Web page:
If you teach immunology and are interested in further details of this information package, please send your name and address, the title of the course you teach and the number of students involved to: Teachers' Information Pack, Immunology Today, Elsevier Publications, 68 Hills Road, Cambridge CB2 1LA, UK.
(~) 1987, Elsevier Publications, Cambridge 0167-4919/87/502.00
Immunology Today for colleagues abroad Scientists in many countries are unable to benefit from Immunology Today because the currer~,cy necessary to pay for a personal subscr;ption (US dollars, pounds sterling or Dutch guilders) is not available. If you wish te help a col- league abroad who has this difficulty, Immunology Today will help by accept- ing your cheque or credit card payment for another person's subscription. Simply complete the subscription order card bound into any issue of Immunol- ogy Today, giving the recipient's name and address and, after 'signature', YOUR OWN NAME AND ADDRESS. Then dispatch payment as indicated on the subscription form. Renewal notices will be sent to your address and the copies of the journal will be sent regularly to the nominated recipient. Please inform the recipient of your action.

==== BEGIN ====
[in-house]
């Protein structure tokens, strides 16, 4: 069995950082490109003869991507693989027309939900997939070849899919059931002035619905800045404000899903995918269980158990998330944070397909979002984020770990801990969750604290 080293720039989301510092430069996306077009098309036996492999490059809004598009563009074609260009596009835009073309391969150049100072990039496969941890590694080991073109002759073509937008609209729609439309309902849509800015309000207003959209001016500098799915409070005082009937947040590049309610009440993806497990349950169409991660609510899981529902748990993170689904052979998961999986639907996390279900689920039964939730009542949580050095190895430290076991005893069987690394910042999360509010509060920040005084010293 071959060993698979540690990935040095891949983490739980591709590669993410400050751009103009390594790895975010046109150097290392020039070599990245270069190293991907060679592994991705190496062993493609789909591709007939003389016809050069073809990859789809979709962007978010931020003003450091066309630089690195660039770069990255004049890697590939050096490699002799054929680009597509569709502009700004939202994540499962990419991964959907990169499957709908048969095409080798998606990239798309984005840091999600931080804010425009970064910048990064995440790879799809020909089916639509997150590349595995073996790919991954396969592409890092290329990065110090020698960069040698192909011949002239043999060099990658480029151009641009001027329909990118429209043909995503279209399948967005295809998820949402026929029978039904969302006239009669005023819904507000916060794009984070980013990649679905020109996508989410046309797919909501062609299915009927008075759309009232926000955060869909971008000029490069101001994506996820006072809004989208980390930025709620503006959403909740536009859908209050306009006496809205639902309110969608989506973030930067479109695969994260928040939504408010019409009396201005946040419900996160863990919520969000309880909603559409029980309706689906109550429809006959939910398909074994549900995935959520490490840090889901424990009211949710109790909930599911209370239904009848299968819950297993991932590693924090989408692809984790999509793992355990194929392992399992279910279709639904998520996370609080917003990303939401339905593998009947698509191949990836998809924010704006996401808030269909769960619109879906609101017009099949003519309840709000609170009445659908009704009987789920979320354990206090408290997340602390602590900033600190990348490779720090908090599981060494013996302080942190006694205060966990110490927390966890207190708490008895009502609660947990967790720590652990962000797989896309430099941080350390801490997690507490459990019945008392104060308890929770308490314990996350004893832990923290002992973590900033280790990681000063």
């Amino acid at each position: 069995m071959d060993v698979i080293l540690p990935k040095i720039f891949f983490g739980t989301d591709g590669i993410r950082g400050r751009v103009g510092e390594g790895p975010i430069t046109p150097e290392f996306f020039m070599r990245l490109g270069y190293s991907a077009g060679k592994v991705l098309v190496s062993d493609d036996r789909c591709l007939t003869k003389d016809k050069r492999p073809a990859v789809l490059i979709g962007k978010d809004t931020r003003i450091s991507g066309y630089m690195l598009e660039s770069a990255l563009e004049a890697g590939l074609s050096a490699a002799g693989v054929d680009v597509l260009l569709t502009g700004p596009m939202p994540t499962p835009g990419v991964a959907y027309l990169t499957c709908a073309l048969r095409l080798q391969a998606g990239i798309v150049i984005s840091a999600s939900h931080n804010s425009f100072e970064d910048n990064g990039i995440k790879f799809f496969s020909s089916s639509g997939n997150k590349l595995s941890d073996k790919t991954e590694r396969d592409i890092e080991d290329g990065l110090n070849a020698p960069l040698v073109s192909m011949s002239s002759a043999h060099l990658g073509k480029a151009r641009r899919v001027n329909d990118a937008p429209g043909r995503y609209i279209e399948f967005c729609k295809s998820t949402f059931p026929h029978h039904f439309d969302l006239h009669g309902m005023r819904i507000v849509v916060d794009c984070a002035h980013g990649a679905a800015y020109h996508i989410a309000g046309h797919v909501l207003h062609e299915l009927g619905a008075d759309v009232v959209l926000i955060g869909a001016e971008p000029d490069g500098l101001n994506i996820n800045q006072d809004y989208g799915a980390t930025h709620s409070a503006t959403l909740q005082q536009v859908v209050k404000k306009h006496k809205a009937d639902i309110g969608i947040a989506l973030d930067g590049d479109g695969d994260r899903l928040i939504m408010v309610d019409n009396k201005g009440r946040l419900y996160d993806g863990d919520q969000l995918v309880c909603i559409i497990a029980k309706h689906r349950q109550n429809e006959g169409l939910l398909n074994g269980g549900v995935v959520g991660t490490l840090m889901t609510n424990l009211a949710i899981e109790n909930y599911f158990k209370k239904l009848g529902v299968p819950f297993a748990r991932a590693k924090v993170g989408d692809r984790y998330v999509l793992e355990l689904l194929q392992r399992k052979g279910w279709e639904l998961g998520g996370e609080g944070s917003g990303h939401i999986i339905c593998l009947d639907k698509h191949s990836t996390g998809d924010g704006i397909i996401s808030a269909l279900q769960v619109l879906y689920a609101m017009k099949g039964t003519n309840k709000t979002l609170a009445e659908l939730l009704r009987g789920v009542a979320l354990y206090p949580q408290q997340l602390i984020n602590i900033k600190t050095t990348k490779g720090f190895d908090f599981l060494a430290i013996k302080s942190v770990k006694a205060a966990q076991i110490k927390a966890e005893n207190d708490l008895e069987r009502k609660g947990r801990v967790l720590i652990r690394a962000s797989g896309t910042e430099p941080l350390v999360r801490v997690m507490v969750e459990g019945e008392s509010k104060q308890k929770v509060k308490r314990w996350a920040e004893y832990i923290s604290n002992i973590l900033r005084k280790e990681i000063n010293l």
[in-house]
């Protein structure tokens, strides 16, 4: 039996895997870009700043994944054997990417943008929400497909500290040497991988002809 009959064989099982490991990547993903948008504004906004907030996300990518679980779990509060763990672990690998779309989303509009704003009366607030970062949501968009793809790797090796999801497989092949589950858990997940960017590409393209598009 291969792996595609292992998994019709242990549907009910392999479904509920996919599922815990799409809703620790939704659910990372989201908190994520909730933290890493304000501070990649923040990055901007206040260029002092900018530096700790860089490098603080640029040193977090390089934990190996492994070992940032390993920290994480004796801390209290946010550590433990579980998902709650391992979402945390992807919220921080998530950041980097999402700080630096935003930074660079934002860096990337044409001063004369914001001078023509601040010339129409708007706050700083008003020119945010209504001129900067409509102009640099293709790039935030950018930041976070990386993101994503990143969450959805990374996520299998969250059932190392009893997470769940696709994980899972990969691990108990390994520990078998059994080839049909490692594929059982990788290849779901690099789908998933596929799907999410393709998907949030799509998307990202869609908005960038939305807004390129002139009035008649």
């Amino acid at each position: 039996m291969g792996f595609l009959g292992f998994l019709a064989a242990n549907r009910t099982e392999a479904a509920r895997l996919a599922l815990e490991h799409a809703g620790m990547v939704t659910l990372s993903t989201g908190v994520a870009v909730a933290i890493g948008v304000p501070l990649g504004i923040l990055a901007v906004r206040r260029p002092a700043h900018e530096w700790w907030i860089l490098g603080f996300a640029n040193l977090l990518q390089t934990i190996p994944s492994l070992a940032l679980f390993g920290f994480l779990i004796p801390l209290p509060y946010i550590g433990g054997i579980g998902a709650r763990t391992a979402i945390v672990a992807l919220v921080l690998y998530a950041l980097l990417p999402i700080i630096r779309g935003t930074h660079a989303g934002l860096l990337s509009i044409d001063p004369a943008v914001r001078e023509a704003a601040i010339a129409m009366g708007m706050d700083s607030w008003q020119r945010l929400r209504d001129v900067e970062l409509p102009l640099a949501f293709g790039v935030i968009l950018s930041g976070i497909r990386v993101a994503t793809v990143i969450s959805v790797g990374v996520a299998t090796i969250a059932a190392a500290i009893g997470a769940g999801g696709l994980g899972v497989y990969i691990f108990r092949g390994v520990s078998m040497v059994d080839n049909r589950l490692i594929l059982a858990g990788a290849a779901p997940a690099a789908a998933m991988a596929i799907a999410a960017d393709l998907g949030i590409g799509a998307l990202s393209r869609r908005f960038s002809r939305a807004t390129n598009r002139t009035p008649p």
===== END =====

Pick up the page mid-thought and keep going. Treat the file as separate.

Errata Some new perspectives on
transplantation immunity and tolerance
I a i : l l . .~ vw,y~ K. Silvers, Hiromitsu Kimura, Lise Desquenne-Clark and Megumu Miyamoto (1987) ImrnunoL Today 8, 117-122
Owing to an error in the ~ditorial office, the review by Silvers et aL published in our April issue did not incorporate proof changes requested by the author. We apologise to Professor Silvers and his colleagues for this error. The correct version of the review will be published in full in our June issue.
We apologise to Dr P. E. Bigazzi for two errors introduced into his review of Jacques Descotes' book Immuno- toxicology of Drugs and Chemicals (Immunol. Today, 1987, ~: 65).
Schistosoma cerevisiae should have read Saccharomyces cerevisiae. The reference in column 3 should have read: [see P. E. Bigazzi (1986) in Immunotoxicology and Im- munopharmacology (Dean, J. et al. eds), pp. 277-290, Raven Press, New York].